World chess champion Gary Kasparov held on through 40 moves yesterday in Game 16 of the world chess championship. But when the game was adjourned, after five hours of intense play, he wrote down his 41st move and sealed it in an envelope in a position that looked hopeless.

Exactly how challenger Anatoly Karpov will finish off the champion remained to be determined in a session of overnight analysis with his team of experts. But there seemed little doubt that he can do it, tying the match 8-8.

Karpov not only had a crucial extra pawn; his queen, rook and knight were centralized on the key d- and e-files and controlled the strategically vital center. While Karpov's pieces dominated the board, Kasparov's queen, bishop and rook were divided, without coordination, between the two flanks. His king was in a dangerously exposed position.

Kasparov -- who had seemed comfortably in the lead in the 24-game match with a score of 8 to 7 -- will still have a small theoretical advantage if a Karpov victory evens the score because he remains the champion if the match ends in a tie. But a loss to Karpov at this point, particularly in a game where Kasparov is playing white, would give the challenger the match initiative and a sizable psychological advantage.

Whether he wins, loses or draws when Game 16 is resumed today at the Teatro Lope de Vega in Seville, Spain, Karpov is scheduled to have the white pieces (and therefore the game initiative) when Game 17 starts tomorrow. And a win at this point would bring him into the crucial final third of the match with strong momentum.

Karpov's play in this game had almost a textbook clarity and purity of theme. The game was a lesson in how to fight for control of the center; the theme recurred throughout the game, and at the adjournment it was clear that Karpov had played the teacher's role.

As usual when Kasparov has had white in this match, the oblique, subtle English Opening was played. This time, the players went back to the Four Knights Variation, and Karpov showed the subtlety of his preparation with the move 6. ... Re8. After that, he quickly got his opponent where he wanted him, with the black pieces controlling the center and enjoying a lot of freedom.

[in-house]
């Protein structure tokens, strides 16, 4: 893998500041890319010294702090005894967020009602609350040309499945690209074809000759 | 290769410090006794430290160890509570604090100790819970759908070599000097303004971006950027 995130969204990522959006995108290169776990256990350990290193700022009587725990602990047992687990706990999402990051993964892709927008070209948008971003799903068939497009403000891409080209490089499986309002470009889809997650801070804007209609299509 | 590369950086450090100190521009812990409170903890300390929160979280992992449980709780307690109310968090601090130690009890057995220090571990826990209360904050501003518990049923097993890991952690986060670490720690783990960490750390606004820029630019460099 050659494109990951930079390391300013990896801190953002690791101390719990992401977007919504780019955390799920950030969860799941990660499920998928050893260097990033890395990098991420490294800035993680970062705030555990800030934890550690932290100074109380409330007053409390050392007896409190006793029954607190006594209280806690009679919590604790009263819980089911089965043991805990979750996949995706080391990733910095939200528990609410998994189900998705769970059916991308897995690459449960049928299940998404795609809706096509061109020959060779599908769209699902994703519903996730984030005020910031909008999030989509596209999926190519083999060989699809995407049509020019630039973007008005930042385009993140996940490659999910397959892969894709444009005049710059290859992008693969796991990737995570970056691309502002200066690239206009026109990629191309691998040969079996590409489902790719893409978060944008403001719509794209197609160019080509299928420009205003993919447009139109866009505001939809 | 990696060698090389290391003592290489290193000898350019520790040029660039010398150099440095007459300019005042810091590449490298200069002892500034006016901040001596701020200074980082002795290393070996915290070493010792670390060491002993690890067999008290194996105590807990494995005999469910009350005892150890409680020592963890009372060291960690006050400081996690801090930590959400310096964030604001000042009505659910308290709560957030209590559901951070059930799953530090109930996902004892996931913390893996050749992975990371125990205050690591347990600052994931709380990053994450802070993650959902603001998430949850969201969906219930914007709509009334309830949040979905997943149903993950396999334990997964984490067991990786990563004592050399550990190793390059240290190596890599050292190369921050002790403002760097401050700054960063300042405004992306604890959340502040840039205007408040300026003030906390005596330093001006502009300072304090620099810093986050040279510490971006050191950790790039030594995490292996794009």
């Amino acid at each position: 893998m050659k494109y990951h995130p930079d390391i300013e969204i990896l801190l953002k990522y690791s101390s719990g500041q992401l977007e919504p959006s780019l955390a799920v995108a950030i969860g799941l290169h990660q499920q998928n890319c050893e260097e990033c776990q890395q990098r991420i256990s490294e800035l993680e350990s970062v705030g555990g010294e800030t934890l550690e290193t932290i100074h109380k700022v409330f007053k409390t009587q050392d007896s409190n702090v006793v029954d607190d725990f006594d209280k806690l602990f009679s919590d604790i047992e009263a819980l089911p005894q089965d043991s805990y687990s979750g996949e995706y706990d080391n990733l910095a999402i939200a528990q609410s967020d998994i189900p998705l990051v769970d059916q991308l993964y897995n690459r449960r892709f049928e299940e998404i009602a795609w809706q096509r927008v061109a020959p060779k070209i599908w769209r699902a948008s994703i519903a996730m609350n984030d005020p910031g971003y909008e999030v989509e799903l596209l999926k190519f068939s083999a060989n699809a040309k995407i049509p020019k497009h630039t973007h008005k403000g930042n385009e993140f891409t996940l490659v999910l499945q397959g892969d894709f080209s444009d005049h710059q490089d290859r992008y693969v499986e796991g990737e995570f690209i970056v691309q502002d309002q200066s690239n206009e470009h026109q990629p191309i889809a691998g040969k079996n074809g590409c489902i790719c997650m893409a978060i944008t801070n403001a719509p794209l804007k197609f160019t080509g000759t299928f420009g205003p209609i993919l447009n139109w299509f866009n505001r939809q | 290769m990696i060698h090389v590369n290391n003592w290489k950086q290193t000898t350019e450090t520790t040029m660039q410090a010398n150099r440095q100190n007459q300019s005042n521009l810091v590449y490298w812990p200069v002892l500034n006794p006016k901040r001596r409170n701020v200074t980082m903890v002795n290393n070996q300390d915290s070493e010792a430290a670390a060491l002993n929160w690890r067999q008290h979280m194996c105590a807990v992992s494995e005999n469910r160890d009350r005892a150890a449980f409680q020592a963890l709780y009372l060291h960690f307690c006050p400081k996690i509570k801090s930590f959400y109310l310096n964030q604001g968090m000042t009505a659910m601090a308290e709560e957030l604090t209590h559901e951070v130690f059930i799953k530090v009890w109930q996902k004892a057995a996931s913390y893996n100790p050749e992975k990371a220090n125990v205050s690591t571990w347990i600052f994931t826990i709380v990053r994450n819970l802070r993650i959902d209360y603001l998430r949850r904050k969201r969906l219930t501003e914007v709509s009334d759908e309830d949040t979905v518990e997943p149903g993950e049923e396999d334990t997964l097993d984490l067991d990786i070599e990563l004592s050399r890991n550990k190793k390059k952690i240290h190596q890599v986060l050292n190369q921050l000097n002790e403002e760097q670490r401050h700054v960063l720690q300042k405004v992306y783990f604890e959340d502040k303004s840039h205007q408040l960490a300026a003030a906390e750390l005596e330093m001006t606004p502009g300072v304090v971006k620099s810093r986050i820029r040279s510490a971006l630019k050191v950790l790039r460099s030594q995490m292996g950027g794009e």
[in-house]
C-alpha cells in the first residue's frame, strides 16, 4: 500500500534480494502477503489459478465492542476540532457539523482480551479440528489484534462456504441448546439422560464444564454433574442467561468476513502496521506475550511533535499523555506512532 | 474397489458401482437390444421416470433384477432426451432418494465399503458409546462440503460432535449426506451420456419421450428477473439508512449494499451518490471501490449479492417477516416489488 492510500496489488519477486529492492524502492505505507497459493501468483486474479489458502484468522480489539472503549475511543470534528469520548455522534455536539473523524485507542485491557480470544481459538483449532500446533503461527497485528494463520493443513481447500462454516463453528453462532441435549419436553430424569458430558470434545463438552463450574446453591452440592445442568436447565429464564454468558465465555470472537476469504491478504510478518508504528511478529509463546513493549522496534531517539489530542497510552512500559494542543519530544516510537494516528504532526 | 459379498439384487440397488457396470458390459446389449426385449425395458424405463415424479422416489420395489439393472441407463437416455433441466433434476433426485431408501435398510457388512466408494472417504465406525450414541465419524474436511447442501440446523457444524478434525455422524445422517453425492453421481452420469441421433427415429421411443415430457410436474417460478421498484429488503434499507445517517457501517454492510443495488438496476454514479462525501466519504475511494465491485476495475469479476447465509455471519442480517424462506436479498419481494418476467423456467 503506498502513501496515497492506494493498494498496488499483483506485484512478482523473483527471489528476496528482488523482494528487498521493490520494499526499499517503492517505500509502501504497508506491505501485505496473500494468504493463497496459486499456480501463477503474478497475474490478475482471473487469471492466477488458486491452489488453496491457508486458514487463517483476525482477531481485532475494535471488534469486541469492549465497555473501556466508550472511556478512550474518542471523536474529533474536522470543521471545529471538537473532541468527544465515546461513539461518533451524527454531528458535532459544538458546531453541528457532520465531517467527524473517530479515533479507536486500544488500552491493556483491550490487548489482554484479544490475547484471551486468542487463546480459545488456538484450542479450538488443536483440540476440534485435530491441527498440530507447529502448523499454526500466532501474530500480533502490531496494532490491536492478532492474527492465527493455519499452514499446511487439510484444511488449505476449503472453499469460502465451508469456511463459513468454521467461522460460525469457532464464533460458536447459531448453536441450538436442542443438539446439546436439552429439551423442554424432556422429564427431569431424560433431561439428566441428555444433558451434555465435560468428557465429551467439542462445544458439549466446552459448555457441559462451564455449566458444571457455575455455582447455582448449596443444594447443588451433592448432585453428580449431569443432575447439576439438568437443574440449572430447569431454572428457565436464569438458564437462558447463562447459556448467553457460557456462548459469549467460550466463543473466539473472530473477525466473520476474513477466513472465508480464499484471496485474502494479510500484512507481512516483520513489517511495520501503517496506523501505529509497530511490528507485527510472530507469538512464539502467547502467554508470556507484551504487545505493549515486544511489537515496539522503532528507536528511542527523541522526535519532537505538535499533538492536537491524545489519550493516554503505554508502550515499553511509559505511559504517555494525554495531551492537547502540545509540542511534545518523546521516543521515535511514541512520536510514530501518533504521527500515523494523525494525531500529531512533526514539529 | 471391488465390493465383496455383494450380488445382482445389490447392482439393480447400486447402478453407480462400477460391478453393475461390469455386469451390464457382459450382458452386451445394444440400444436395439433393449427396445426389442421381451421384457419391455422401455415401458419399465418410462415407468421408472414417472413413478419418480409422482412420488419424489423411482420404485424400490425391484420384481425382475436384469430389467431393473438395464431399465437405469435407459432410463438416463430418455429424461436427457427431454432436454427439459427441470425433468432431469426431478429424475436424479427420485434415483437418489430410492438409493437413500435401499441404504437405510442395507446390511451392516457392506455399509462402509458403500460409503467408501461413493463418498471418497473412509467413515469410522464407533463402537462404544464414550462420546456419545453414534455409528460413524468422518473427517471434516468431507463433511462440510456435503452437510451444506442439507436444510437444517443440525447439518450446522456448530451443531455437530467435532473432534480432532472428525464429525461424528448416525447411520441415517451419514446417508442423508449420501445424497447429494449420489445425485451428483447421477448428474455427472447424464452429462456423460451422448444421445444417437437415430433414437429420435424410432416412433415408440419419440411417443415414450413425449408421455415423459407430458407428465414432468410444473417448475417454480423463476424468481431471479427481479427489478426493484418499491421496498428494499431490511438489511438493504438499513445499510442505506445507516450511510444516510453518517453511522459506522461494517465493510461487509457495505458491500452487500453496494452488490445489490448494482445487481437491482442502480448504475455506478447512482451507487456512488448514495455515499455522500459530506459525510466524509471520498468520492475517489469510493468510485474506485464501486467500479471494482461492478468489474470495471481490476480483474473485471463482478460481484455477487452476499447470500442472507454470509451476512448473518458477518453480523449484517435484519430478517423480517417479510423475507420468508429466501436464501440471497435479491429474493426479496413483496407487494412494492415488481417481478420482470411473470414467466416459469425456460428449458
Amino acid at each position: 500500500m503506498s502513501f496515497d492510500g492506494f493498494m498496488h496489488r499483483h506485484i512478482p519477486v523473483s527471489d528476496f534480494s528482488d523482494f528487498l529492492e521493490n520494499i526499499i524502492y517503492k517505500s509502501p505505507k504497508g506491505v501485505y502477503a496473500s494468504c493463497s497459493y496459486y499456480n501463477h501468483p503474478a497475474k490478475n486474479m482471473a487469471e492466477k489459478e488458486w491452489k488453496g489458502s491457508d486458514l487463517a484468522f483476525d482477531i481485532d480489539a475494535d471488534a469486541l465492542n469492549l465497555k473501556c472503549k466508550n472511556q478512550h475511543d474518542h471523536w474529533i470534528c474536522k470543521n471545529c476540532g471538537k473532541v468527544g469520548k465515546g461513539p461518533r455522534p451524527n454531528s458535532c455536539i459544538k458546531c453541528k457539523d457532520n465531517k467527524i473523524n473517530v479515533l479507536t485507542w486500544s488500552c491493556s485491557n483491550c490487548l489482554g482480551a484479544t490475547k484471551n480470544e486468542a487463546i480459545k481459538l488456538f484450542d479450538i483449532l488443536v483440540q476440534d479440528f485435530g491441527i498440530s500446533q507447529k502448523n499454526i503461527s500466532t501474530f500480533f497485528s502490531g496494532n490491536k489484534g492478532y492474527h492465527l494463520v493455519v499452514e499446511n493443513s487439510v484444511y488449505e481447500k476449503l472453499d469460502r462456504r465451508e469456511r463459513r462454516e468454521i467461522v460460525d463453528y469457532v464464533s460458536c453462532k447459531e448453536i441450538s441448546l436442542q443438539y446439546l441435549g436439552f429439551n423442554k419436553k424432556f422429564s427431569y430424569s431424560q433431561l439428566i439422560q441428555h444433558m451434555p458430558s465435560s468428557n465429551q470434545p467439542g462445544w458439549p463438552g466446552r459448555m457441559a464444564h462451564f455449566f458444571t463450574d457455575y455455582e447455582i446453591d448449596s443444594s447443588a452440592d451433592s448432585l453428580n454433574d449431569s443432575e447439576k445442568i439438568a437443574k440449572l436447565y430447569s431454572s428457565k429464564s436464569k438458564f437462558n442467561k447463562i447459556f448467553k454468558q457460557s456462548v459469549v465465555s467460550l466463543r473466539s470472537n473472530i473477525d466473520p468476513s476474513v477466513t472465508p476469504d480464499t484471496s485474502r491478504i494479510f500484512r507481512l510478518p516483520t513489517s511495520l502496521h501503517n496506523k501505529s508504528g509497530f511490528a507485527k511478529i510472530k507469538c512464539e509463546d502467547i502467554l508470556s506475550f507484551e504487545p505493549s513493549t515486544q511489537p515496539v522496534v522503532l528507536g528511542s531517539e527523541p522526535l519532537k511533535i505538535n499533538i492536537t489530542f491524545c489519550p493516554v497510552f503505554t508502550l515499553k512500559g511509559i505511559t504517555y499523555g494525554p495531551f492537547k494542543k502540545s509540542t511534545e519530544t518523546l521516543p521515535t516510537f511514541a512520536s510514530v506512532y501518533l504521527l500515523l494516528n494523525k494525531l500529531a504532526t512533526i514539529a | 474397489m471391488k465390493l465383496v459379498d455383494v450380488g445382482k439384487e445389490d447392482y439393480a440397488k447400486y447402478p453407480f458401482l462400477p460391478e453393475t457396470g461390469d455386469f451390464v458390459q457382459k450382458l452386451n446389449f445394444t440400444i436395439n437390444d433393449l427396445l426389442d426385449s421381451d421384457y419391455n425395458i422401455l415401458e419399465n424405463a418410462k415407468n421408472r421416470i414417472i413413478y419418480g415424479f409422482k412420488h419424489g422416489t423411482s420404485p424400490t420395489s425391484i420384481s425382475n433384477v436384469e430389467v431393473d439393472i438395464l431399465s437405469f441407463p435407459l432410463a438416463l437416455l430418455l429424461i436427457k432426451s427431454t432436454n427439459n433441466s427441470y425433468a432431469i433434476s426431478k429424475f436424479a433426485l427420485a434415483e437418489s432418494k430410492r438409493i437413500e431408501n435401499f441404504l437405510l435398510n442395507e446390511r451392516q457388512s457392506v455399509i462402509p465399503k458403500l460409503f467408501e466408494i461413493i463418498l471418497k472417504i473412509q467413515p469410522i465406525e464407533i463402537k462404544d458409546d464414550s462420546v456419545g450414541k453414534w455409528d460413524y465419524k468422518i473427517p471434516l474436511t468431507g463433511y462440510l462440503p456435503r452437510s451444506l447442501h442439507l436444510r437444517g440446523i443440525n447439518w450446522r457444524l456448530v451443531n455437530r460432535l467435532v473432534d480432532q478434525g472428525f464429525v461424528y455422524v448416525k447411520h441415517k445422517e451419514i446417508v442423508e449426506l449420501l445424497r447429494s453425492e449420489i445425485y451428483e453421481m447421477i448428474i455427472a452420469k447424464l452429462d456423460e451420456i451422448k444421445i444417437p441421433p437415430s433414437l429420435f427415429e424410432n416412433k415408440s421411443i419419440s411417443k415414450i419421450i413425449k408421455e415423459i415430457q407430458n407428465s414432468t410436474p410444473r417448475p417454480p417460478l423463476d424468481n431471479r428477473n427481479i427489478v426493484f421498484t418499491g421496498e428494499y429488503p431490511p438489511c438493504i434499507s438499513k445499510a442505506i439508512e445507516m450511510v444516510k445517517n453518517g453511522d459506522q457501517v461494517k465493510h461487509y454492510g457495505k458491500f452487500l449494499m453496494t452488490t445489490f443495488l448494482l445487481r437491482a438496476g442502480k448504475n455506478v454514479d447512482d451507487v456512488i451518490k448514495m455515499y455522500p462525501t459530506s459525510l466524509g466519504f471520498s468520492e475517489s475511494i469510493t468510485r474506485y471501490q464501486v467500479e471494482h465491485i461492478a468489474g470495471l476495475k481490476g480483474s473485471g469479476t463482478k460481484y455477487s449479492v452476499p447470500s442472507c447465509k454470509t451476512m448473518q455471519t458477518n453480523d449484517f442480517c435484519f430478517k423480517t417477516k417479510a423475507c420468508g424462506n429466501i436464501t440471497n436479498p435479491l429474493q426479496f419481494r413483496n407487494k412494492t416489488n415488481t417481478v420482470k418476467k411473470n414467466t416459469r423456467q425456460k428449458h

Kasparov's chance lay in amassing his pawns in the center and opening the lines for his bishops, but Karpov played him the way the matadors play the bulls in Seville's famous Plaza de Toros a mile or two away. In a style for which he has become almost legendary, Karpov was able to develop his pieces with total efficiency. In this game, Kasparov had an experience that was common to Karpov's opponents during his 10 years as world champion: Wherever Kasparov looked and whatever he tried, Karpov already had the right piece sitting on the right square to stop him.

He did not necessarily follow conventional wisdom in achieving this mastery of the position. His 13th move, ... Na5, for example, put a knight on the side, ignoring the chess adage: "Knight on the rim; prospects are dim." But this knight gave Karpov control of the important square c4.

While developing, Karpov created no pawn weaknesses, so Kasparov had no targets to aim at. Then, after keeping his pawns unmoved for a dozen moves (12 through 23 inclusive), he managed to generate huge threats to Kasparov's position with the simple-looking 24. ... c5.

By then, it was obvious that Kasparov was losing his fight to control the d-file and stay in the game. He had to muddy the water, which he did with his 24. f5 -- but, unfortunately for him, it led to the loss of a pawn. His effort to create some kind of magic with 30. f6 was quickly denied when Karpov played 30. ... Qe6, gaining control of both central files.

Then on move 35, Karpov humiliated Kasparov's bishop by refusing to exchange his knight for it. This helped him both to advance his queenside pawns and to secure his kingside so that, at adjournment, Kasparov had no point of entry into his position.

In the last few games, enjoying a significant but not crushing advantage, Kasparov seems to have allowed himself to relax -- saying, in effect, "I have the lead; it's up to Karpov to beat me." This is a very dangerous tactic on such a slender margin, though up until now it has paid off for Kasparov; Karpov has had many chances to equalize the match, but was unable to finish Kasparov off in several games.

If, as seems likely, Karpov wins when Game 16 is resumed today, he may find that he has burned out his creative energy on this effort, and Kasparov may be able to make an easy comeback. Otherwise, the prospect is that the players will continue trading what they hope will be knockout punches through the last eight games of the match.

Kasparov's policy of relaxation may have been premature, but it does not seem likely that his energy is exhausted at this point.

Grandmaster Lubomir Kavalek contributed to this report.